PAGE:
6

Plaintiffs brought this suit on November 17, 1955, contending that the collection of the terminal charges was violative of Section 2(c). The trial judge ruled that because of the statute of limitations, plaintiffs' claims must be limited to the six-year period preceding the filing of the complaint. During this period Freedman paid terminal charges of $14,810; Dankel, $17,853; and Rosengarten, $55,867.

7

As stated earlier, the jury found that defendant had not violated Section 2(c) and that plaintiffs had not been injured in their business or property by reason of the alleged violation. On the score of injury to plaintiffs, there was evidence from which the jury could reasonably conclude that plaintiffs passed on to their clients and customers the amount of the terminal charges and that the charges did not result in a reduction in the volume of plaintiffs' business. It was undisputed that Freedman and Dankel, when they billed their clients for the purchase price of the fruit, included in these statements the amount of the terminal charges. In fact, after 1952, when terminal charges on certain types of fruit were 3½ cents and 4½ cents per box, Freedman and Dankel, with the consent of their clients, billed these charges at 4 cents and 5 cents respectively, thus making a profit on them. Rosengarten, who bought on his own account for resale,5 testified that it had been his practice during all the years he had been in business to try to resell at a mark-up of twenty-five to thirty-five cents per box above the total of the cost of the fruit and the expense of hauling it to his store and that during the period when terminal charges were in effect he included them in computing the resale price that would have to be obtained in order to realize the desired mark-up. On this score his business records show that his profit margins were higher during the period when terminal charges were in effect than they were prior to that time.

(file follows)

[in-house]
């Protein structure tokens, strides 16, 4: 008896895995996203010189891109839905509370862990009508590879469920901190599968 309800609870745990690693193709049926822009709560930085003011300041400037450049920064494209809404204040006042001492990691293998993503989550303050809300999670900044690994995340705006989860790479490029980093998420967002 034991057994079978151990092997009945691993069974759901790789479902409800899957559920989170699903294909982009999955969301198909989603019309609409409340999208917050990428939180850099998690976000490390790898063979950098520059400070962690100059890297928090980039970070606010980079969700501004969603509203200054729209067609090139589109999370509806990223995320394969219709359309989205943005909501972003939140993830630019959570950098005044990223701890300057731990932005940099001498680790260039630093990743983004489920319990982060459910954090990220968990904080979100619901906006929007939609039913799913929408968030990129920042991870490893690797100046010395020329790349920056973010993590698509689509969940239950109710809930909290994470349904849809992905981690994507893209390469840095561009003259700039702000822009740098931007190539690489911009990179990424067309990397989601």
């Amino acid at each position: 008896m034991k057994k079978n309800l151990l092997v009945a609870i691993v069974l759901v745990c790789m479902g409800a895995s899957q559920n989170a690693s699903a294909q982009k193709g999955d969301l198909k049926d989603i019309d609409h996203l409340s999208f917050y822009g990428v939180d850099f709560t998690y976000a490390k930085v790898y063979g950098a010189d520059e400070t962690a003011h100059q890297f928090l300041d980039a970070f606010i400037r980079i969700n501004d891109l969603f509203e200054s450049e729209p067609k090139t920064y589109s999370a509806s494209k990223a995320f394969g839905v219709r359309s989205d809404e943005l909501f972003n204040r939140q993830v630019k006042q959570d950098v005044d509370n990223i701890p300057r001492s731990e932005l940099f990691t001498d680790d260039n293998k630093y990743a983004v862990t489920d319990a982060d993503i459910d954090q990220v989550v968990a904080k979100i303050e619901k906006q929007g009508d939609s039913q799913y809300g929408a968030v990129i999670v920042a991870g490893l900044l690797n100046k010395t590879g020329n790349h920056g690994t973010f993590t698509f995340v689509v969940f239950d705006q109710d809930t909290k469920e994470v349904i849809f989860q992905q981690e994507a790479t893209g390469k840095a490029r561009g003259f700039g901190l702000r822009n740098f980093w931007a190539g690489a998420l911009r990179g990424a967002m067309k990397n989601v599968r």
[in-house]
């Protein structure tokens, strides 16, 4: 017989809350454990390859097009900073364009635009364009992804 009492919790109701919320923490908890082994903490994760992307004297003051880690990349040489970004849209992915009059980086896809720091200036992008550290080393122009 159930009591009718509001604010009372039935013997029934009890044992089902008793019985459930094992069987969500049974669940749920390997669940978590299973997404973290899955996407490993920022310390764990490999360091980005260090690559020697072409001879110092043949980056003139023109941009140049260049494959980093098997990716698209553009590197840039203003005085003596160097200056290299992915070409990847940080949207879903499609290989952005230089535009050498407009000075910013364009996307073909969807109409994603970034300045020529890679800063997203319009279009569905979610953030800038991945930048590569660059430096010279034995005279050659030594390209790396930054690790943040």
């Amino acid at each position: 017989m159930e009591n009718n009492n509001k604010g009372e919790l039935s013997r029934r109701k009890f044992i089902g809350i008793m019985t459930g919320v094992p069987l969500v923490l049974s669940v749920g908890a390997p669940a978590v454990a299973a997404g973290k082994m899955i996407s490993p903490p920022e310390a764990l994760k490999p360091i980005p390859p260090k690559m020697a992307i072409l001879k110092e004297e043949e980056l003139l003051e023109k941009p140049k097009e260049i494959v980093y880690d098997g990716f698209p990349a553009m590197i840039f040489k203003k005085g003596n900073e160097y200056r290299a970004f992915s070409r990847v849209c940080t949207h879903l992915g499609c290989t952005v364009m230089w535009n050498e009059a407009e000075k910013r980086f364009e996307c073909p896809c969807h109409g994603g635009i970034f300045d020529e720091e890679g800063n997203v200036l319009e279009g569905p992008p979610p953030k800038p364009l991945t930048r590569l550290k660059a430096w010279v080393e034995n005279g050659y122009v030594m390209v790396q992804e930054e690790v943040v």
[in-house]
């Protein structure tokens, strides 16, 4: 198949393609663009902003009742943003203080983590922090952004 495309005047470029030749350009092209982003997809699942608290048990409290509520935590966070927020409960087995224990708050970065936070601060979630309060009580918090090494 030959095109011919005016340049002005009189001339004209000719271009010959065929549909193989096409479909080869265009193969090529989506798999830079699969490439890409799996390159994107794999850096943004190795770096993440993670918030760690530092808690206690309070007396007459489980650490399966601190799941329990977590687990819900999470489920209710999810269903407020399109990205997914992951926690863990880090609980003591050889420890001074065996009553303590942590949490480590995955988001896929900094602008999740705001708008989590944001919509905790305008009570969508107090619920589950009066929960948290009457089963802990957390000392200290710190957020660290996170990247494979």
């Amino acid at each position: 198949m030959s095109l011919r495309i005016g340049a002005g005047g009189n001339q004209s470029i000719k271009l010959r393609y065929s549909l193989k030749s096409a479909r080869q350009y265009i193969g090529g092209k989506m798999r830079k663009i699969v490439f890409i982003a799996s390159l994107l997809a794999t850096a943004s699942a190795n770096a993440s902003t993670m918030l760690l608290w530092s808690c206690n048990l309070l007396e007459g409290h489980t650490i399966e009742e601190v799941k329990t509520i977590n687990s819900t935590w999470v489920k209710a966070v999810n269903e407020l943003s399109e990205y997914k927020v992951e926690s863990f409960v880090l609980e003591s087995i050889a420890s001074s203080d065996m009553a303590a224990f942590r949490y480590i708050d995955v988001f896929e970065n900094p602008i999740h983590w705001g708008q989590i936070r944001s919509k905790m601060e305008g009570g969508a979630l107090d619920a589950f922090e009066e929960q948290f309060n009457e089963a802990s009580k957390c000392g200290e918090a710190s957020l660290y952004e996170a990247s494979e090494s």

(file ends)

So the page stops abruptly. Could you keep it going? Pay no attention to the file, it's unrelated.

8

On this appeal, plaintiffs contend (1) the collection of the terminal charges, or at least that part which was retained by defendant, violated section 2(c); and (2) plaintiffs are entitled to recover the amounts thus illegally collected by defendant.

9

In disposing of this appeal it is unnecessary for us to rule on the first of plaintiffs' contentions, viz., that the collection of the terminal charges violated Section 2(c), in view of the jury's finding that plaintiffs suffered no injury by reason of their payment of the charges. As earlier stated there was ample evidence to sustain the jury's finding in this respect and by the terms of Section 4 of the Clayton Act,6 injury to "business or property" is an essential ingredient of right to recovery of damages for conduct forbidden by the antitrust laws.

10

Plaintiffs contend that despite the jury's finding of no injury, they are nevertheless entitled to recover the terminal charges that they paid. They rely on the case of Hanover Shoe, Inc. v. United Shoe Machinery Corp., 185 F.Supp. 826 (M.D.Pa.1960), aff'd per curiam, 281 F.2d 481 (3 Cir. 1960), cert. denied, 364 U.S. 901, 81 S.Ct. 234, 5 L.Ed.2d 194 (1960), in which a shoe manufacturer sued a lessor of shoe manufacturing machinery to recover damages allegedly resulting from a claimed violation of Section 2 of the Sherman Act, 15 U.S.C.A. § 2. It was there claimed that as a result of defendant's unlawful control of the market, the plaintiff had paid excessive rentals under a shoe machinery lease. The defendant contended that the plaintiff had not been injured inasmuch as it had passed along to its customers, via its pricing, the excessive rental charges.

11

Hanover affords no nourishment to plaintiffs' contention with respect to it. There the District Court in granting relief to the plaintiff premised its action on its fact-finding that plaintiff was a consumer and not a middleman and implicit in that distinction is its subscription to the doctrine enunciated in earlier cases7 that middlemen cannot recover damages where they suffer no injury by reason of their payment of proscribed charges.

12

In Hanover the District Court found valid the plaintiff's contention that it was "simply a lessee of equipment which sells its own product" and was not a middleman "selling a product supplied for resale." In doing so the District Court said:

13

"[T]his Court feels that the * * * distinction made by plaintiff is sufficient. Furthermore, this Court * * * agrees with Professor Clark * * * that where the plaintiff is a consumer of the product, rather than a middleman who resells it, he may recover the excess paid whether or not he has ultimately passed the excess along to his customers. Plaintiff herein was such a consumer." (Emphasis supplied) 185 F.Supp. at 831.